One of the fundamental traits of a tumor – how it avoids the immune system – might become its greatest vulnerability, according to researchers from the University of Southern California. Their findings, demonstrated in human breast and colorectal cancers, indicate that a technique for determining a tumor’s “immune signature,” could be useful for diagnosing and treating specific cancers.

In the July 1 issue of Clinical Cancer Research, a publication of the American Association for Cancer Research, the researchers describe a means for determining which genes have been altered in a tumor to allow it to evade the body’s natural defenses. In time, the researchers believe such analysis could become a standard practice in cancer diagnosis and treatment.

“The implication is that once you know the mechanism by which tumors evade the immune system, you can match that tumor to available therapies,” said senior author Alan L.Epstein, M.D., Ph.D., professor of Pathology at USC’s Keck School of Medicine. “First, we find the genetic changes that allow a tumor to defeat the immune system, then we can apply therapies that compensate for these genetic alterations.”

According to Epstein, tumors are notorious for demonstrating a broad array of genetic and biological variations. Their differences vary widely between cancer types, even between subcategories within a particular type of cancer. However, while the genetic variations that comprise an immune signature are complex, the researchers discovered that a small subset of genes is integral in explaining immunological behavior.

Using real-time PCR (rtPCR), a high-speed gene amplification technique, Epstein and his M.D./ Ph.D. student, Rebecca Sadun, screened tumors to identify 14 pro-immunity genes, which tumors downplay, and 11 key anti-immunity genes, which tumors promote. They studied the expression of these genes in five mouse tumor models for breast cancer, leukemia, colon cancer, lung cancer and renal cell carcinoma. They then compared two of these immune signatures with corresponding human tumors, eight cases of human ductal carcinoma and 11 cases of colorectal cancer.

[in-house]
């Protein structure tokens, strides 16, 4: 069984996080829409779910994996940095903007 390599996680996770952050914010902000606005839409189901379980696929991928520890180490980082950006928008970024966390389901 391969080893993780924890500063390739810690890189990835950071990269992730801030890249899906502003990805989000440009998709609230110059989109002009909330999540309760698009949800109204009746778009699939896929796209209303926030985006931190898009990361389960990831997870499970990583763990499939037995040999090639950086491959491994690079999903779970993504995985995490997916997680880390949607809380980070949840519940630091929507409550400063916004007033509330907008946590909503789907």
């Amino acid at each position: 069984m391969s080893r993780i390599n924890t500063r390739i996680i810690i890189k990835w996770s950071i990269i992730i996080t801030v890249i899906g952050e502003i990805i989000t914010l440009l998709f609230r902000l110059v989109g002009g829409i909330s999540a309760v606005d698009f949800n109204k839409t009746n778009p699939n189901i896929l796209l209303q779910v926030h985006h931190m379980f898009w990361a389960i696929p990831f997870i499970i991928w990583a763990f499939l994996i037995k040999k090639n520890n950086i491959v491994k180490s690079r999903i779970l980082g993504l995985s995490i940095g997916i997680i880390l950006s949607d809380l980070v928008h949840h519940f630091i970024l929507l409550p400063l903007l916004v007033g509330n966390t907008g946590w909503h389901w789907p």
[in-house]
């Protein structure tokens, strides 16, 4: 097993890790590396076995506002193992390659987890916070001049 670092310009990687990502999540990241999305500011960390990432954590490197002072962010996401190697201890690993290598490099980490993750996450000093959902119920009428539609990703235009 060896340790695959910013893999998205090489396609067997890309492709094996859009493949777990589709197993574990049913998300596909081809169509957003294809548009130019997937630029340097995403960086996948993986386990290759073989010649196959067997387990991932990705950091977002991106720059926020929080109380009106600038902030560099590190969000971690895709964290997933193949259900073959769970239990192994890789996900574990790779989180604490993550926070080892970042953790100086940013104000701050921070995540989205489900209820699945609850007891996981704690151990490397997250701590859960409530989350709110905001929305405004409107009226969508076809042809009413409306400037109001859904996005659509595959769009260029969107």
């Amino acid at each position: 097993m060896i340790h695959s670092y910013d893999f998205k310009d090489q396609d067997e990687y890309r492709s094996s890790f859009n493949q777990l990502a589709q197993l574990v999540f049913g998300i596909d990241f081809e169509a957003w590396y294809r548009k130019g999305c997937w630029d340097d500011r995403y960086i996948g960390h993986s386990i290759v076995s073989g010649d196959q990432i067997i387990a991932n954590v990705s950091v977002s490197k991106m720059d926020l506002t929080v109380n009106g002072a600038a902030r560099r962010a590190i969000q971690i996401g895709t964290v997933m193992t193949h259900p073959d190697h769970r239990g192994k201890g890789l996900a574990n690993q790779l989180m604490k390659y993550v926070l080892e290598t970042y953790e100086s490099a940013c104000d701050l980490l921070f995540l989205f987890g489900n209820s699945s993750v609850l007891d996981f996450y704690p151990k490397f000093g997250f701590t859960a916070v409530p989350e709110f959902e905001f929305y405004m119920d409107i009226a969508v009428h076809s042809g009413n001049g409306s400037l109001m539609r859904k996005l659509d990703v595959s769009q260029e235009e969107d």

Remarkably, the researchers found that the immune signatures of each of the human breast cancer cases nearly matched that of mice. In all cases, the researchers saw a suppression of CD83 and CD28, two genes that affect activation of immune cells, and over-production of B7-H4, a gene whose protein product inhibits immune activation. The human colorectal cancers, however, showed variations in their immune signatures, which researchers saw as an indication of the need to understand the signature for each patient’s individual cancer.

“I see it as the beginning stages of personalized medicine, where we develop tactics for treating the unique genetic make-up of a specific tumor,” Epstein said. “It becomes even more necessary when we look at all the immunotherapies that are becoming available or are beginning to emerge from research.”

In time, Epstein believes, it will be possible to study the immune signatures for most, if not all, forms of cancer. In addition, rtPCR technology allows for a relatively inexpensive and rapid analysis on equipment available at most medical centers, researchers said. “For now, we need to better understand the immune signatures for the most common human cancers in order to identify the most important targets for immunotherapy,” Epstein said.


###
The study was funded by the Philip Morris External Research program by Philip Morris USA, Inc., Philip Morris International and by support provided by Cancer Therapeutics Laboratories, Inc.